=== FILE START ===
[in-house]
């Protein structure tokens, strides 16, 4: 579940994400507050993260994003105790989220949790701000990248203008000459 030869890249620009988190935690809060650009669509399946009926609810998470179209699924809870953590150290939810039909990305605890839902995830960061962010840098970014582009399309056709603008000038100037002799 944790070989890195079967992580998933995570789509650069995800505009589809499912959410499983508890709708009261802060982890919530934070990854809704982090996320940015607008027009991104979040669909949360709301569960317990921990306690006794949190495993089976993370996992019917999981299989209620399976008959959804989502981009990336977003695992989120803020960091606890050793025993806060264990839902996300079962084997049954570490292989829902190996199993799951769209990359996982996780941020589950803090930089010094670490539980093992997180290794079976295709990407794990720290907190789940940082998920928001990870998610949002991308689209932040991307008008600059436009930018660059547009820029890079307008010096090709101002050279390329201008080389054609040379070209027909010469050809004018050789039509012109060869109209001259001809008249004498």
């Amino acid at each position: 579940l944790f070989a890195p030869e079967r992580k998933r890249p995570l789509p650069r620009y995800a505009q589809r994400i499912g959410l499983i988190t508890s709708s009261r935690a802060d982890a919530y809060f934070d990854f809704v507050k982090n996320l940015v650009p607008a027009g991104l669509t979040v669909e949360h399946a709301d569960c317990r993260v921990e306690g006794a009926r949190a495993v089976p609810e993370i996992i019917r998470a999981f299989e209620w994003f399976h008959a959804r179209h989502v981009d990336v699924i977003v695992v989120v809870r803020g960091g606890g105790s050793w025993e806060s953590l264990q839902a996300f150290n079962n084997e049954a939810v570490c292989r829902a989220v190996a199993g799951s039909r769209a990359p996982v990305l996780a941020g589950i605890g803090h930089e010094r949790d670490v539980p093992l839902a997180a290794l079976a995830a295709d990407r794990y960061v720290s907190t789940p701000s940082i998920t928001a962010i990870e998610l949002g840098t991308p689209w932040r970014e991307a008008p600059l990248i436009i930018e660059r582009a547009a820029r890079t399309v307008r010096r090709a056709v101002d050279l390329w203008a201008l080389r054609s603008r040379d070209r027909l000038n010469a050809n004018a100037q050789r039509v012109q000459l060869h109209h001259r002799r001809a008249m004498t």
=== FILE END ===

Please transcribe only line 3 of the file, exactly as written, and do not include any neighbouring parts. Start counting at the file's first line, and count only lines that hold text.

């Amino acid at each position: 579940l944790f070989a890195p030869e079967r992580k998933r890249p995570l789509p650069r620009y995800a505009q589809r994400i499912g959410l499983i988190t508890s709708s009261r935690a802060d982890a919530y809060f934070d990854f809704v507050k982090n996320l940015v650009p607008a027009g991104l669509t979040v669909e949360h399946a709301d569960c317990r993260v921990e306690g006794a009926r949190a495993v089976p609810e993370i996992i019917r998470a999981f299989e209620w994003f399976h008959a959804r179209h989502v981009d990336v699924i977003v695992v989120v809870r803020g960091g606890g105790s050793w025993e806060s953590l264990q839902a996300f150290n079962n084997e049954a939810v570490c292989r829902a989220v190996a199993g799951s039909r769209a990359p996982v990305l996780a941020g589950i605890g803090h930089e010094r949790d670490v539980p093992l839902a997180a290794l079976a995830a295709d990407r794990y960061v720290s907190t789940p701000s940082i998920t928001a962010i990870e998610l949002g840098t991308p689209w932040r970014e991307a008008p600059l990248i436009i930018e660059r582009a547009a820029r890079t399309v307008r010096r090709a056709v101002d050279l390329w203008a201008l080389r054609s603008r040379d070209r027909l000038n010469a050809n004018a100037q050789r039509v012109q000459l060869h109209h001259r002799r001809a008249m004498t």